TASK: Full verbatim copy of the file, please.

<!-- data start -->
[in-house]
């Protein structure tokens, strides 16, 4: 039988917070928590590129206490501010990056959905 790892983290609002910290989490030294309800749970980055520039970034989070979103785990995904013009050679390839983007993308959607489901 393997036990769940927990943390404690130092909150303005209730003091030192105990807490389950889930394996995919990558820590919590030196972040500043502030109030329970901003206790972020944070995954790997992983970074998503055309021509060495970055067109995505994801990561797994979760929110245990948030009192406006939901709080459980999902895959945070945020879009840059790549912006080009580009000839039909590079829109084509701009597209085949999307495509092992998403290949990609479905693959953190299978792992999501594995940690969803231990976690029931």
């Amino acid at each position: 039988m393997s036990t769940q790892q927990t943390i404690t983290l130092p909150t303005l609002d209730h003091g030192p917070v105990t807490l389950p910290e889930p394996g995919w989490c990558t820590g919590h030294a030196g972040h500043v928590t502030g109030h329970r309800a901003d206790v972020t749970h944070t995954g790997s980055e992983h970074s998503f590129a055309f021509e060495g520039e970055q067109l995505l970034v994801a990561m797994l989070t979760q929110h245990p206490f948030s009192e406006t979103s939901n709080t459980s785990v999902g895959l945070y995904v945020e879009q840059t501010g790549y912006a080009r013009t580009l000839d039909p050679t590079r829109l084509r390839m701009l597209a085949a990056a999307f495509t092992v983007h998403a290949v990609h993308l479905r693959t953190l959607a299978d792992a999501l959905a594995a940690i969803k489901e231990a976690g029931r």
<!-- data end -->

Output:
[in-house]
């Protein structure tokens, strides 16, 4: 039988917070928590590129206490501010990056959905 790892983290609002910290989490030294309800749970980055520039970034989070979103785990995904013009050679390839983007993308959607489901 393997036990769940927990943390404690130092909150303005209730003091030192105990807490389950889930394996995919990558820590919590030196972040500043502030109030329970901003206790972020944070995954790997992983970074998503055309021509060495970055067109995505994801990561797994979760929110245990948030009192406006939901709080459980999902895959945070945020879009840059790549912006080009580009000839039909590079829109084509701009597209085949999307495509092992998403290949990609479905693959953190299978792992999501594995940690969803231990976690029931």
């Amino acid at each position: 039988m393997s036990t769940q790892q927990t943390i404690t983290l130092p909150t303005l609002d209730h003091g030192p917070v105990t807490l389950p910290e889930p394996g995919w989490c990558t820590g919590h030294a030196g972040h500043v928590t502030g109030h329970r309800a901003d206790v972020t749970h944070t995954g790997s980055e992983h970074s998503f590129a055309f021509e060495g520039e970055q067109l995505l970034v994801a990561m797994l989070t979760q929110h245990p206490f948030s009192e406006t979103s939901n709080t459980s785990v999902g895959l945070y995904v945020e879009q840059t501010g790549y912006a080009r013009t580009l000839d039909p050679t590079r829109l084509r390839m701009l597209a085949a990056a999307f495509t092992v983007h998403a290949v990609h993308l479905r693959t953190l959607a299978d792992a999501l959905a594995a940690i969803k489901e231990a976690g029931r």